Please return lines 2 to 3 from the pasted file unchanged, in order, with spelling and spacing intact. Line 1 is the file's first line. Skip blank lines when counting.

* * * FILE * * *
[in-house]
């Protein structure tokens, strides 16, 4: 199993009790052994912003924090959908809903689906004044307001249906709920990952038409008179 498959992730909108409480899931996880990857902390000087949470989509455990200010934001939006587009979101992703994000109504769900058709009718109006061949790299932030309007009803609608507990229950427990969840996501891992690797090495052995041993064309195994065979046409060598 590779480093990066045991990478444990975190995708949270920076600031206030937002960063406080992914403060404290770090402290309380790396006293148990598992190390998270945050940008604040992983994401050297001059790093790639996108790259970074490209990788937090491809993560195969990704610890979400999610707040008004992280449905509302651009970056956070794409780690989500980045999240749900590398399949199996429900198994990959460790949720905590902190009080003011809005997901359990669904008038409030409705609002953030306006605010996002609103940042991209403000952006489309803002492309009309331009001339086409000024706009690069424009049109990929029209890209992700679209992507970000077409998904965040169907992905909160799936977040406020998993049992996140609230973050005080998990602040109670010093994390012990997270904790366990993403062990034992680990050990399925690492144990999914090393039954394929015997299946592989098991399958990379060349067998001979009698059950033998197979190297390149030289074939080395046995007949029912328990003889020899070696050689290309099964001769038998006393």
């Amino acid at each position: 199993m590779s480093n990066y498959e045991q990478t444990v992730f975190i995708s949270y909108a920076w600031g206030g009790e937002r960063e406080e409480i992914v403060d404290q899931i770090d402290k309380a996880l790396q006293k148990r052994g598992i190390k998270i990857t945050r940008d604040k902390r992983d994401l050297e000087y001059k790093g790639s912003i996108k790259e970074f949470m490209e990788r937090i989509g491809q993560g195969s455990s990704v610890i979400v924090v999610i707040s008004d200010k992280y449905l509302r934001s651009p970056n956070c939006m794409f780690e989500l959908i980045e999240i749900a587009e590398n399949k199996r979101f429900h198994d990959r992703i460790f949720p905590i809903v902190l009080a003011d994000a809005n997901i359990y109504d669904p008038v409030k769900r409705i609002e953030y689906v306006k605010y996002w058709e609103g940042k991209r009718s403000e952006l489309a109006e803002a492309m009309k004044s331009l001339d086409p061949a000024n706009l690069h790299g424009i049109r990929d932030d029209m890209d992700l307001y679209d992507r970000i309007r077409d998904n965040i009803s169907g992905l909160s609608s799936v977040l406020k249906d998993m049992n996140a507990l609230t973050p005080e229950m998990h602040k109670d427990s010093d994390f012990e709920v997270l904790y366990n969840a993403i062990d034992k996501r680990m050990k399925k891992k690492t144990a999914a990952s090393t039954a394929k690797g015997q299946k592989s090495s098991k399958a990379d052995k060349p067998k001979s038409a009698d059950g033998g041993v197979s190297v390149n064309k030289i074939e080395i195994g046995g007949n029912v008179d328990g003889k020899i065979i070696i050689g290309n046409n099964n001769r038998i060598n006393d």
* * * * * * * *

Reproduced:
């Protein structure tokens, strides 16, 4: 199993009790052994912003924090959908809903689906004044307001249906709920990952038409008179 498959992730909108409480899931996880990857902390000087949470989509455990200010934001939006587009979101992703994000109504769900058709009718109006061949790299932030309007009803609608507990229950427990969840996501891992690797090495052995041993064309195994065979046409060598 590779480093990066045991990478444990975190995708949270920076600031206030937002960063406080992914403060404290770090402290309380790396006293148990598992190390998270945050940008604040992983994401050297001059790093790639996108790259970074490209990788937090491809993560195969990704610890979400999610707040008004992280449905509302651009970056956070794409780690989500980045999240749900590398399949199996429900198994990959460790949720905590902190009080003011809005997901359990669904008038409030409705609002953030306006605010996002609103940042991209403000952006489309803002492309009309331009001339086409000024706009690069424009049109990929029209890209992700679209992507970000077409998904965040169907992905909160799936977040406020998993049992996140609230973050005080998990602040109670010093994390012990997270904790366990993403062990034992680990050990399925690492144990999914090393039954394929015997299946592989098991399958990379060349067998001979009698059950033998197979190297390149030289074939080395046995007949029912328990003889020899070696050689290309099964001769038998006393």
């Amino acid at each position: 199993m590779s480093n990066y498959e045991q990478t444990v992730f975190i995708s949270y909108a920076w600031g206030g009790e937002r960063e406080e409480i992914v403060d404290q899931i770090d402290k309380a996880l790396q006293k148990r052994g598992i190390k998270i990857t945050r940008d604040k902390r992983d994401l050297e000087y001059k790093g790639s912003i996108k790259e970074f949470m490209e990788r937090i989509g491809q993560g195969s455990s990704v610890i979400v924090v999610i707040s008004d200010k992280y449905l509302r934001s651009p970056n956070c939006m794409f780690e989500l959908i980045e999240i749900a587009e590398n399949k199996r979101f429900h198994d990959r992703i460790f949720p905590i809903v902190l009080a003011d994000a809005n997901i359990y109504d669904p008038v409030k769900r409705i609002e953030y689906v306006k605010y996002w058709e609103g940042k991209r009718s403000e952006l489309a109006e803002a492309m009309k004044s331009l001339d086409p061949a000024n706009l690069h790299g424009i049109r990929d932030d029209m890209d992700l307001y679209d992507r970000i309007r077409d998904n965040i009803s169907g992905l909160s609608s799936v977040l406020k249906d998993m049992n996140a507990l609230t973050p005080e229950m998990h602040k109670d427990s010093d994390f012990e709920v997270l904790y366990n969840a993403i062990d034992k996501r680990m050990k399925k891992k690492t144990a999914a990952s090393t039954a394929k690797g015997q299946k592989s090495s098991k399958a990379d052995k060349p067998k001979s038409a009698d059950g033998g041993v197979s190297v390149n064309k030289i074939e080395i195994g046995g007949n029912v008179d328990g003889k020899i065979i070696i050689g290309n046409n099964n001769r038998i060598n006393d």